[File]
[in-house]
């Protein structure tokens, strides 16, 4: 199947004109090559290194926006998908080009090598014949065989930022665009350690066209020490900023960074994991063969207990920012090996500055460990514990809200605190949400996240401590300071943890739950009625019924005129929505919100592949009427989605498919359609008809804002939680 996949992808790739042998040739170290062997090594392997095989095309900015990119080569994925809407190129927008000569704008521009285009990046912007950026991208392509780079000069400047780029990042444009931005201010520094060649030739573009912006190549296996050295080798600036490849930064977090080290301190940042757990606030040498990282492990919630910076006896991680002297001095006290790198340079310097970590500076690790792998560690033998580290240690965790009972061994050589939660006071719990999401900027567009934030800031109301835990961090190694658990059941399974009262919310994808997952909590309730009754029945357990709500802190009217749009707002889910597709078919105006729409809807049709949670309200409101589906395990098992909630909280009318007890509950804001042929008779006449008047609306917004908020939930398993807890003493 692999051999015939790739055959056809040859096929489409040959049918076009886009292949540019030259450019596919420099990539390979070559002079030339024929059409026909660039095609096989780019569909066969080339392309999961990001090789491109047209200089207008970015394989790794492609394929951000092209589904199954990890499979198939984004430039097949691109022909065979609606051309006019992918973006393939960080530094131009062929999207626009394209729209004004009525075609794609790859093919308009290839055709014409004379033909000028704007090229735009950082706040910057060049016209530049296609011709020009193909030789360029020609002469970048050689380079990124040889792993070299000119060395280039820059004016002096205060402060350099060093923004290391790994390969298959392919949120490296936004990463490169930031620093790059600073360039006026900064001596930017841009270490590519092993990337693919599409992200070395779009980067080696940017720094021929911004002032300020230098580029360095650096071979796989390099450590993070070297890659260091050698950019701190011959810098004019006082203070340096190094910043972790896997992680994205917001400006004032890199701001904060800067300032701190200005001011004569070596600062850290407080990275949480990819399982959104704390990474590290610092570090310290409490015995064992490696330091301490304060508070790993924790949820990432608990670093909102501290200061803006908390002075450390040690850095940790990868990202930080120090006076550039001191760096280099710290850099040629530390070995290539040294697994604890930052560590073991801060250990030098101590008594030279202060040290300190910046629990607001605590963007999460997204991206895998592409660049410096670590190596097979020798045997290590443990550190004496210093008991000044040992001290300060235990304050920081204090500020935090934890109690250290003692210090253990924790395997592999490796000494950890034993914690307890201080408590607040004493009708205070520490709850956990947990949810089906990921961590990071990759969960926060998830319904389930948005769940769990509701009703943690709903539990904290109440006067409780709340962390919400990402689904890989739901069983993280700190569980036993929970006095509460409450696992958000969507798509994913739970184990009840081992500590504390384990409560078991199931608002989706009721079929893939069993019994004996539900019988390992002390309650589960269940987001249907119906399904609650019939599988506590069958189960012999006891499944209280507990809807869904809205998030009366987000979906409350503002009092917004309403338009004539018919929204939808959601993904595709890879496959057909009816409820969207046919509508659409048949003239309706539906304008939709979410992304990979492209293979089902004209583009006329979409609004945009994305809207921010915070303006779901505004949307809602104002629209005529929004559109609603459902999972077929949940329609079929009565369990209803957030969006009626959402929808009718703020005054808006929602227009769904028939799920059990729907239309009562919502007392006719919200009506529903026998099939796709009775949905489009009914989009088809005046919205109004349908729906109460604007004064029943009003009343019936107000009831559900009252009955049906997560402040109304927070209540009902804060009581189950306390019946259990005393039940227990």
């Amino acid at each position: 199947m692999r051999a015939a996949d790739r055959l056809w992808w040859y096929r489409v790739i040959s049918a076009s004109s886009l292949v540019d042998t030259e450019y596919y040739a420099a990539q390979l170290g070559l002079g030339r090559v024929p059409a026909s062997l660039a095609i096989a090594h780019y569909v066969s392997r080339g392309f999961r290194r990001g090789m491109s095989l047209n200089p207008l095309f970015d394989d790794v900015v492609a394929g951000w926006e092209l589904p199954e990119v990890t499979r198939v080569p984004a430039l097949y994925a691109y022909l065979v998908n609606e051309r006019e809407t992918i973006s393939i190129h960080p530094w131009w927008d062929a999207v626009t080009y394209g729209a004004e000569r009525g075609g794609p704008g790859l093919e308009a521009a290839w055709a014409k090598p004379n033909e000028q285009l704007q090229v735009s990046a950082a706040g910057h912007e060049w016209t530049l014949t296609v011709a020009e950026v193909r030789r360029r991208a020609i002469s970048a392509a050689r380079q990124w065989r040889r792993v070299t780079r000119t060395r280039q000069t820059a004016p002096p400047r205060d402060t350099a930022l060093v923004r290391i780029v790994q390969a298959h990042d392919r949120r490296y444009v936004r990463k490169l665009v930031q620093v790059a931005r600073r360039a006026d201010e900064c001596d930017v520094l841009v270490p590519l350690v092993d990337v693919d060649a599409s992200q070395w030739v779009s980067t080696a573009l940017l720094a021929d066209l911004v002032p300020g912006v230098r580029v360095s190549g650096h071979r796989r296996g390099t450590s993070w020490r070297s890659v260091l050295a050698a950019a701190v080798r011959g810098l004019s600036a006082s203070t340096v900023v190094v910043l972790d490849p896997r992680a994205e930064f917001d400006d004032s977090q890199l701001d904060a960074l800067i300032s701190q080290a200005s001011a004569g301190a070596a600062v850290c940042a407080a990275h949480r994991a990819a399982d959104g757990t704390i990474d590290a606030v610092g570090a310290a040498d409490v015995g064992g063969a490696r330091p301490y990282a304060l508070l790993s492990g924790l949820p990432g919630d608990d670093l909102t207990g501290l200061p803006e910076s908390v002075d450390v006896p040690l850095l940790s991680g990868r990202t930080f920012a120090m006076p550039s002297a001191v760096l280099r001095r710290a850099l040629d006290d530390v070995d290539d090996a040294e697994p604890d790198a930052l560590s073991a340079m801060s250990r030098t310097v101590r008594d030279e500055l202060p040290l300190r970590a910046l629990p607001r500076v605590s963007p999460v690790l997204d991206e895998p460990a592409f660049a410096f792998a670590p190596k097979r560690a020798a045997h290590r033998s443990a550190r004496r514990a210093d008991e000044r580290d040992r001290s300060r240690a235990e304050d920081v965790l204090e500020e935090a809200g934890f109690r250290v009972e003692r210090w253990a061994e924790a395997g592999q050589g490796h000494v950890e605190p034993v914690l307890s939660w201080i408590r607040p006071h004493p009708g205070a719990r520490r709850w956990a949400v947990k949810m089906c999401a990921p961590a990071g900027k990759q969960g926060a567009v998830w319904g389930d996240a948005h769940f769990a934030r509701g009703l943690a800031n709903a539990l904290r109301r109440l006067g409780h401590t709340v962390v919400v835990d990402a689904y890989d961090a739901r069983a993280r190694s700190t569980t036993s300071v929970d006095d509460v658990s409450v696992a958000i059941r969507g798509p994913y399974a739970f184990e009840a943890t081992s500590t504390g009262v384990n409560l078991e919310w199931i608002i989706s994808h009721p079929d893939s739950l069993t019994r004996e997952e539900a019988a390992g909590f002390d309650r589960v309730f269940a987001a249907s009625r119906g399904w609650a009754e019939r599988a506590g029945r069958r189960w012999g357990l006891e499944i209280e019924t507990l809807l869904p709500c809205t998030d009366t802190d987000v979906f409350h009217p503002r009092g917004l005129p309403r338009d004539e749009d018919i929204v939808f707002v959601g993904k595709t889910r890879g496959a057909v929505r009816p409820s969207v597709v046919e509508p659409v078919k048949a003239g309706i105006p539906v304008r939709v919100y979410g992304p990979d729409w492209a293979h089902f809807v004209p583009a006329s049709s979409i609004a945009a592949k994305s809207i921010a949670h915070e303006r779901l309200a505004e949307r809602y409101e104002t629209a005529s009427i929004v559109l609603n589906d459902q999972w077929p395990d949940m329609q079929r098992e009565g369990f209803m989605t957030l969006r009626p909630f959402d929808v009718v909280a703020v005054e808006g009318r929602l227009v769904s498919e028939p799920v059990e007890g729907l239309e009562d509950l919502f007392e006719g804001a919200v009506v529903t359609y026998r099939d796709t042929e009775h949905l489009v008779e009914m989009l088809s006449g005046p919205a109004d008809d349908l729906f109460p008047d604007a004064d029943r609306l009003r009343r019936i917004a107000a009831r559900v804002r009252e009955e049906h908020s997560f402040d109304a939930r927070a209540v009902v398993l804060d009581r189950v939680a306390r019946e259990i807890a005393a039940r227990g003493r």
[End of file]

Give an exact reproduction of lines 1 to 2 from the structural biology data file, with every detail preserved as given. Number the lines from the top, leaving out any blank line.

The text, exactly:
[in-house]
């Protein structure tokens, strides 16, 4: 199947004109090559290194926006998908080009090598014949065989930022665009350690066209020490900023960074994991063969207990920012090996500055460990514990809200605190949400996240401590300071943890739950009625019924005129929505919100592949009427989605498919359609008809804002939680 996949992808790739042998040739170290062997090594392997095989095309900015990119080569994925809407190129927008000569704008521009285009990046912007950026991208392509780079000069400047780029990042444009931005201010520094060649030739573009912006190549296996050295080798600036490849930064977090080290301190940042757990606030040498990282492990919630910076006896991680002297001095006290790198340079310097970590500076690790792998560690033998580290240690965790009972061994050589939660006071719990999401900027567009934030800031109301835990961090190694658990059941399974009262919310994808997952909590309730009754029945357990709500802190009217749009707002889910597709078919105006729409809807049709949670309200409101589906395990098992909630909280009318007890509950804001042929008779006449008047609306917004908020939930398993807890003493 692999051999015939790739055959056809040859096929489409040959049918076009886009292949540019030259450019596919420099990539390979070559002079030339024929059409026909660039095609096989780019569909066969080339392309999961990001090789491109047209200089207008970015394989790794492609394929951000092209589904199954990890499979198939984004430039097949691109022909065979609606051309006019992918973006393939960080530094131009062929999207626009394209729209004004009525075609794609790859093919308009290839055709014409004379033909000028704007090229735009950082706040910057060049016209530049296609011709020009193909030789360029020609002469970048050689380079990124040889792993070299000119060395280039820059004016002096205060402060350099060093923004290391790994390969298959392919949120490296936004990463490169930031620093790059600073360039006026900064001596930017841009270490590519092993990337693919599409992200070395779009980067080696940017720094021929911004002032300020230098580029360095650096071979796989390099450590993070070297890659260091050698950019701190011959810098004019006082203070340096190094910043972790896997992680994205917001400006004032890199701001904060800067300032701190200005001011004569070596600062850290407080990275949480990819399982959104704390990474590290610092570090310290409490015995064992490696330091301490304060508070790993924790949820990432608990670093909102501290200061803006908390002075450390040690850095940790990868990202930080120090006076550039001191760096280099710290850099040629530390070995290539040294697994604890930052560590073991801060250990030098101590008594030279202060040290300190910046629990607001605590963007999460997204991206895998592409660049410096670590190596097979020798045997290590443990550190004496210093008991000044040992001290300060235990304050920081204090500020935090934890109690250290003692210090253990924790395997592999490796000494950890034993914690307890201080408590607040004493009708205070520490709850956990947990949810089906990921961590990071990759969960926060998830319904389930948005769940769990509701009703943690709903539990904290109440006067409780709340962390919400990402689904890989739901069983993280700190569980036993929970006095509460409450696992958000969507798509994913739970184990009840081992500590504390384990409560078991199931608002989706009721079929893939069993019994004996539900019988390992002390309650589960269940987001249907119906399904609650019939599988506590069958189960012999006891499944209280507990809807869904809205998030009366987000979906409350503002009092917004309403338009004539018919929204939808959601993904595709890879496959057909009816409820969207046919509508659409048949003239309706539906304008939709979410992304990979492209293979089902004209583009006329979409609004945009994305809207921010915070303006779901505004949307809602104002629209005529929004559109609603459902999972077929949940329609079929009565369990209803957030969006009626959402929808009718703020005054808006929602227009769904028939799920059990729907239309009562919502007392006719919200009506529903026998099939796709009775949905489009009914989009088809005046919205109004349908729906109460604007004064029943009003009343019936107000009831559900009252009955049906997560402040109304927070209540009902804060009581189950306390019946259990005393039940227990």